After receiving her law degree from Ohio State University in 1982, Liza K. Toth first worked in the Chicago patent law firm of Hume Clement. She helped start the Intellectual Property group in the San Jose, California, law firm of Hopkins & Carley. After July 1994, Toth served as Acuson's Chief Patent Counsel responsible for the patent, trademark and copyright portfolio of the company.

J. Nelson Wright received the B.S. in 1976 and the M.S. in 1978 in electrical engineering from the Massachusetts Institute of Technology. Prior to joining Acuson, Wright was a member of the technical staff at the MIT Lincoln Lab from 1976 to 1981. Wright joined Acuson as Project Manager during the development of the Acuson 128 ultrasound system. Beginning in 1987, Wright initiated and subsequently contributed to and managed the development of Sequoia ultrasound technology.

Additional interviewees included David Burris and Marketing Communication Manager Jackie Ferreira. Also included are Gelston Howell, Manager of transducer development, Alan Kirby, 128 XP Production Manager, Jon Knight, Production Manager of Sequoia manufacture, Vaughan Marian, Mechanical Engineering Senior Fellow, Rick Sperry, Process Engineer, and Worth Walters, New Products Development Engineer.
Topic:
Medicine  Search this
Molecular biology  Search this
History of science and technology  Search this
Biotechnology  Search this
Bioengineering  Search this
Scientific apparatus and instruments  Search this
History of Medicine.  Search this
Genre/Form:
Videotapes
Interviews
Oral history
Citation:
Smithsonian Institution Archives, Record Unit 9593, History of Acuson Ultrasound Machines Interviews
Identifier:
Record Unit 9593
See more items in:
History of Acuson Ultrasound Machines Interviews
Archival Repository:
Smithsonian Institution Archives
EDAN-URL:
ead_collection:sova-sia-faru9593

Space Astronomy Oral History Project

Creator:
DeVorkin, David H., 1944-  Search this
Names:
National Air and Space Museum (U.S.). Division of Space History  Search this
Space Astronomy Oral History Project (SAOHP) (U.S.)  Search this
Aaron, Jules  Search this
Baum, William  Search this
Behring, William  Search this
Bergstralh, Jay T.  Search this
Bleach, Richard  Search this
Brunk, William Edward, 1928-  Search this
Code, Arthur D.  Search this
Connor, Jerry  Search this
DeVorkin, David H., 1944-  Search this
Drake, Frank D.  Search this
Fastie, William  Search this
Fraser, Lorence  Search this
Friedman, Herbert  Search this
Frier, Phyllis  Search this
Frosch, Robert  Search this
Gianoplis, George  Search this
Gold, Thomas  Search this
Goldberg, Leo  Search this
Harwit, Martin, 1931-  Search this
Hibbs, Albert R.  Search this
Hinners, Noel W.  Search this
Hinteregger, Hans H.  Search this
Johnson, Charles Yothers, 1920-  Search this
Johnson, Francis  Search this
Jursa, Adolph S.  Search this
Kondracki, Henry  Search this
Krause, Ernst H.  Search this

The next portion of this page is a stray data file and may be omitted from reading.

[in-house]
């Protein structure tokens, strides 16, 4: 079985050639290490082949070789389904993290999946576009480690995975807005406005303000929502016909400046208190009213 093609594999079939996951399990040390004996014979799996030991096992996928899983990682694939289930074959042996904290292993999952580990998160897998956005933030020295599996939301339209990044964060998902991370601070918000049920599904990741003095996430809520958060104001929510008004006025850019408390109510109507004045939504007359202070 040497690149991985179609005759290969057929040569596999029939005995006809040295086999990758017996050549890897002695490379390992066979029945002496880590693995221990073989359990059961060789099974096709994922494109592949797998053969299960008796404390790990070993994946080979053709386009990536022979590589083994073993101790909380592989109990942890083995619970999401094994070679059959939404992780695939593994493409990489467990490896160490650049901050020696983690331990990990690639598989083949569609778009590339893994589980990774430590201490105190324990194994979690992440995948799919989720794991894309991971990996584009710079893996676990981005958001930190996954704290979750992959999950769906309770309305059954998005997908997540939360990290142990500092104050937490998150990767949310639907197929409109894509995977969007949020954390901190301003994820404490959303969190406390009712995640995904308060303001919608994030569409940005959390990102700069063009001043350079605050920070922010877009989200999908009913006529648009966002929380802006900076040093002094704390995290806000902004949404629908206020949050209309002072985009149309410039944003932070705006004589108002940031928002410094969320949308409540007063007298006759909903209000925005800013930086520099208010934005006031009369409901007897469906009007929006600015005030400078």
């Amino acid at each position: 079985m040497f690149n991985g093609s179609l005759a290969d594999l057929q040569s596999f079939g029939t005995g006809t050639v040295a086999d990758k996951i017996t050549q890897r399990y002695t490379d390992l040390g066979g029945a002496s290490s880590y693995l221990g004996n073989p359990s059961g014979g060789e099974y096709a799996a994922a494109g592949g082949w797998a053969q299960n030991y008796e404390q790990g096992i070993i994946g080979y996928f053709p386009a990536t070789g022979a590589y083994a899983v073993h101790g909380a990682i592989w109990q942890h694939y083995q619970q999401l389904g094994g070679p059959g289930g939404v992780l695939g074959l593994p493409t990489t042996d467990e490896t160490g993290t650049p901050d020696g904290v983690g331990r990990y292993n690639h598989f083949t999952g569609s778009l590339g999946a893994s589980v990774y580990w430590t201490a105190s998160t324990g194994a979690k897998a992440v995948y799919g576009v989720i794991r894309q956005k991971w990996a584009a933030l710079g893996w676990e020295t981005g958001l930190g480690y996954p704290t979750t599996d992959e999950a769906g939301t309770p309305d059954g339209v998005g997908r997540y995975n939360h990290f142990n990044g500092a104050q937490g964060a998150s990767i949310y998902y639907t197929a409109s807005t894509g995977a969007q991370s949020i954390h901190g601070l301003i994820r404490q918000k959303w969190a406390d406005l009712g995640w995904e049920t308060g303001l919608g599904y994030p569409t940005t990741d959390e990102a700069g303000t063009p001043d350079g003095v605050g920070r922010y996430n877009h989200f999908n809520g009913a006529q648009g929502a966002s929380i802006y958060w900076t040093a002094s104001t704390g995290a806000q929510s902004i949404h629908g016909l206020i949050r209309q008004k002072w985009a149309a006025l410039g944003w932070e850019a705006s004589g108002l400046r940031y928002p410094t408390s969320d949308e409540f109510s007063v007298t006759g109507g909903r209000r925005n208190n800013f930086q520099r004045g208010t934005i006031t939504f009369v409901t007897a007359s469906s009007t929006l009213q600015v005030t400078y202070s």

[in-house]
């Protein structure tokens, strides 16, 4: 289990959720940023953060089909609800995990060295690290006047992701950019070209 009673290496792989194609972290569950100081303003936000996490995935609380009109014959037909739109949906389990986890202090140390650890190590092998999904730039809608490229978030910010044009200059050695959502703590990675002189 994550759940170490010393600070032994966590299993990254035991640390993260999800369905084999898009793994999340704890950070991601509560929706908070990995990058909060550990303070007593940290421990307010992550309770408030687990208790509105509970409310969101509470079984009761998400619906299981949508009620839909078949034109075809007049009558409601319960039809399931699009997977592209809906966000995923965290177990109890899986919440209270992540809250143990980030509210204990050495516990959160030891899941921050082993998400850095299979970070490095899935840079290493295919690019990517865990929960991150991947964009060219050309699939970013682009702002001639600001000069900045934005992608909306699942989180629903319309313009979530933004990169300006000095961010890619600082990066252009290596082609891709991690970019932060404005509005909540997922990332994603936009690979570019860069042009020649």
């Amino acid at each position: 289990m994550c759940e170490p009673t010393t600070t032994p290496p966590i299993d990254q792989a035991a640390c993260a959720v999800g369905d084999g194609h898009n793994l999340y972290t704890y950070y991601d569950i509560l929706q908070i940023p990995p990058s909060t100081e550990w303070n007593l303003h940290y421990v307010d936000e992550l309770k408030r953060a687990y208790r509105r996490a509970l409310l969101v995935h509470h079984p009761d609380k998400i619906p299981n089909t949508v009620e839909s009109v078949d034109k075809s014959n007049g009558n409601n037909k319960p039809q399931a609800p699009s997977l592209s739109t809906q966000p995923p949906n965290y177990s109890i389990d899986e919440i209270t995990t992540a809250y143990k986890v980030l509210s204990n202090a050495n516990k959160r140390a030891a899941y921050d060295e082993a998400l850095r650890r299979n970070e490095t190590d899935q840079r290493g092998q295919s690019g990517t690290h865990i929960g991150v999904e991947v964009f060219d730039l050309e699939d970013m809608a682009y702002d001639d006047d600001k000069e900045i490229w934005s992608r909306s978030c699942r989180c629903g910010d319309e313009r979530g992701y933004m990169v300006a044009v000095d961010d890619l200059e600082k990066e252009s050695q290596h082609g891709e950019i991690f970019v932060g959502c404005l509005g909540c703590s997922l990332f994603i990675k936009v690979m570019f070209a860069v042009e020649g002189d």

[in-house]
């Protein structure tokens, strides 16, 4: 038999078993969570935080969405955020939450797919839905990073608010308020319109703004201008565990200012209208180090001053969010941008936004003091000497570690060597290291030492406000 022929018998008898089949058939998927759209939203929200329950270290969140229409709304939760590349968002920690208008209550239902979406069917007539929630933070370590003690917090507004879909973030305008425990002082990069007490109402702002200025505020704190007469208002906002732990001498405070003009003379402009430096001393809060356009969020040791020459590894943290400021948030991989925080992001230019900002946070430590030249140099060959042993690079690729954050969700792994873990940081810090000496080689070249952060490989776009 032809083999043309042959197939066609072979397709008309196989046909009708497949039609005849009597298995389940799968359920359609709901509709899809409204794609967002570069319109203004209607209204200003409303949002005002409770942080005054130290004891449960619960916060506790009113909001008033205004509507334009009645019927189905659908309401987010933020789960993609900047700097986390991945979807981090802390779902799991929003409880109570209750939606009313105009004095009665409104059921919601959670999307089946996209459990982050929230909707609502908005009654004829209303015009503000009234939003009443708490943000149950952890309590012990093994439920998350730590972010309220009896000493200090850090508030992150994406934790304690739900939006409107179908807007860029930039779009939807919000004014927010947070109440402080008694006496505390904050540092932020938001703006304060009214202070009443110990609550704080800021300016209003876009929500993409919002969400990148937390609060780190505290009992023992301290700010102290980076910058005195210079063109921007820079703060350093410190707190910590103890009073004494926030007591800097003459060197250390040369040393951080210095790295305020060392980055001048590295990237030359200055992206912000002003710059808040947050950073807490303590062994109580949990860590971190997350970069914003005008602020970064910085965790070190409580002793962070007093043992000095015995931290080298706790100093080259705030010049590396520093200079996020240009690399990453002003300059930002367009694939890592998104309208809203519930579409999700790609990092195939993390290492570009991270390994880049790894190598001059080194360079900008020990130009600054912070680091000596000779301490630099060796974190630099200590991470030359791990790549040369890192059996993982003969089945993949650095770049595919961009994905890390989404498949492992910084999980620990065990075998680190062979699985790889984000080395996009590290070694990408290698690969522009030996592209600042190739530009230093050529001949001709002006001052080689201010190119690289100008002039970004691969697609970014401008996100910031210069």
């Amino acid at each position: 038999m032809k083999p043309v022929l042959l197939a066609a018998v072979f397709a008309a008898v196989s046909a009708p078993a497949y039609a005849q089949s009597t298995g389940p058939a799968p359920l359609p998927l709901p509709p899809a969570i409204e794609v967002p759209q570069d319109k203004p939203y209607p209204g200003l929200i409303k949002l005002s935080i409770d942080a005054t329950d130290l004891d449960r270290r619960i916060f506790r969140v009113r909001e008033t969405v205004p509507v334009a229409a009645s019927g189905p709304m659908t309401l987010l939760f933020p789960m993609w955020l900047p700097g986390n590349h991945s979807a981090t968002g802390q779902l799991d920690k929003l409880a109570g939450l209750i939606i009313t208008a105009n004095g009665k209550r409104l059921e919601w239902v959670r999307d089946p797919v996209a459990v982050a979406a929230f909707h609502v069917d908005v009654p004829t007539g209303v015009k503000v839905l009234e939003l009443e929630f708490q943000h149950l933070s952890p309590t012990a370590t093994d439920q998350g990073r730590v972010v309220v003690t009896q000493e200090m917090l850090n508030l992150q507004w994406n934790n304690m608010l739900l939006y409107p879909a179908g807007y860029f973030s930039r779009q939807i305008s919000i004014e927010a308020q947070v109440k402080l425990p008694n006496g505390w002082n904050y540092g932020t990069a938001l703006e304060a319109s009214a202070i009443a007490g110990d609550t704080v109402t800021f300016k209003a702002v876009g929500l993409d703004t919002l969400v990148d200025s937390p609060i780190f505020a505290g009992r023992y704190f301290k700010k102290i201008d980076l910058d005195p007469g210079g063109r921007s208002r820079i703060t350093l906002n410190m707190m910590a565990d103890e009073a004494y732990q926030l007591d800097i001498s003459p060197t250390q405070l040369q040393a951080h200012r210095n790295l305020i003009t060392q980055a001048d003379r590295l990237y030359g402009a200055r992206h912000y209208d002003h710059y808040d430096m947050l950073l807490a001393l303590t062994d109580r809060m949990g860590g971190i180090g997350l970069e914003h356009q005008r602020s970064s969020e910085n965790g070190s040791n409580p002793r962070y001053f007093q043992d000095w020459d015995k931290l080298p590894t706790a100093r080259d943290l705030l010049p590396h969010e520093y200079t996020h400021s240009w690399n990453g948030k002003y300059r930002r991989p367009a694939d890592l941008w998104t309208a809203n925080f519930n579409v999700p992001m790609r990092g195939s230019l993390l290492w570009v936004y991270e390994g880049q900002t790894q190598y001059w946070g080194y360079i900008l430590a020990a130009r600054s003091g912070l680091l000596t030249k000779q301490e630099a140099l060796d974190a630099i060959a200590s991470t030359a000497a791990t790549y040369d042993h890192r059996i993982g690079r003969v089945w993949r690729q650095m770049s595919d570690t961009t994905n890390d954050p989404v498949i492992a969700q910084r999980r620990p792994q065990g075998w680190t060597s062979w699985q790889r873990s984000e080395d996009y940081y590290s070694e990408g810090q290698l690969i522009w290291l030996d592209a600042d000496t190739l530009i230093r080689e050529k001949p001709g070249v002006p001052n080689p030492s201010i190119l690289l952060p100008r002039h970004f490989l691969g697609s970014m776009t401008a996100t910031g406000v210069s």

Neugebauer, G. (Gerry)  Search this
Neupert, Werner  Search this
Newburn, R. L. (Ray L.)  Search this
Newkirk, Gordon Allen, 1928-  Search this
Ney, Edward  Search this
Nier, Alfred  Search this
O'Dell, Charles  Search this
Pickering, William  Search this
Porter, Richard W. (Richard William), 1913-1996  Search this
Purcell, J. DeWitt (James DeWitt), 1912-1986  Search this
Rense, William  Search this
Roberts, Walter  Search this
Roman, Nancy Grace, 1925-  Search this
Rosen, Milton W.  Search this
Scheiderman, Dan  Search this
Schorn, Ronald  Search this
Schwarzschild, Martin  Search this
Silberstein, Richard  Search this
Simpson, John A. (John Alexander), 1916-  Search this
Spencer, Nelson  Search this
Spitzer, Lyman, 1914-  Search this
Strand, K. Aage (Kaj Aage), 1907-  Search this
Strong, John  Search this
Tape, Gerald  Search this
Tombaugh, Clyde William, 1906-  Search this
Tousey, Richard, 1908-1997  Search this
Tycz, Mona  Search this
Van Allen, James Alfred, 1914-  Search this
Wasserburg, Gerald  Search this
Webb, James E. (James Edwin), 1906-  Search this
Westphal, James  Search this
Whitsett, Charles  Search this
Wilshusen, Fred  Search this
Withbroe, G. L. (George L.)  Search this
Extent:
3.59 Cubic Feet (19 boxes)
Type:
Archival materials
Collection descriptions
Transcripts
Date:
1981-1991
Summary:
The collection consists of the transcripts for the Space Astronomy Oral History Project (SAOHP), which examined the early use of rockets and satellites to study the upper atmosphere and space for the period 1946 through the early 1960s. This project constitutes one of several oral history projects conducted within the Department of Space History, NASM. The principal investigator for the SAOHP was David H. DeVorkin, and the interview set contains 225 hours of interviews with 56 individuals. The central thread of this collection is how the availability of new technologies for research, first the rocket and later satellites, helped to create a new social matrix for research. The following were interviewed: Jules Aaron; Ball Brothers; William Baum, William Behring; Jay Bergstrahl; Richard Bleach; William Brunk; Arthur Code; Jerry Conner; Frank Drake; William Fastie; Lorence Fraser; Herbert Friedman; Phyllis Frier; Robert Frosch; George Gianoplis; Thomas Gold; Leo Goldberg; Martin Harwit; Ralph Havens; Albert Hibbs; Noel Hinners; Hans Hinteregger; Charles Johnson; Francis Johnson; Adolph Jursa; Henry Kondracki; Ernst Krause; Alfred Nier; Gerry Neugebauer; Werner Neupert; Ray Newburn; Gordon Newkirk; Edward Ney; Charles O'Dell; William Pickering; Richard Porter; James Purcell; William Rense;Walter Roberts; Nancy Roman; Milton Rosen; Dan Scheiderman; Ronald Schorn; Martin Schwarzschild; Richard Silberstein; John Simpson; Lyman Spitzer; Kaj Strand; Nelson Spencer; John Strong; Gerald Tape; Clyde Tombaugh; Richard Tousey; Mona Tycz; James Van Allen; Gerald Wasserburg; James Webb; James Westphal; Charles Whitsett; Fred Wilshusen; and George Withbroe.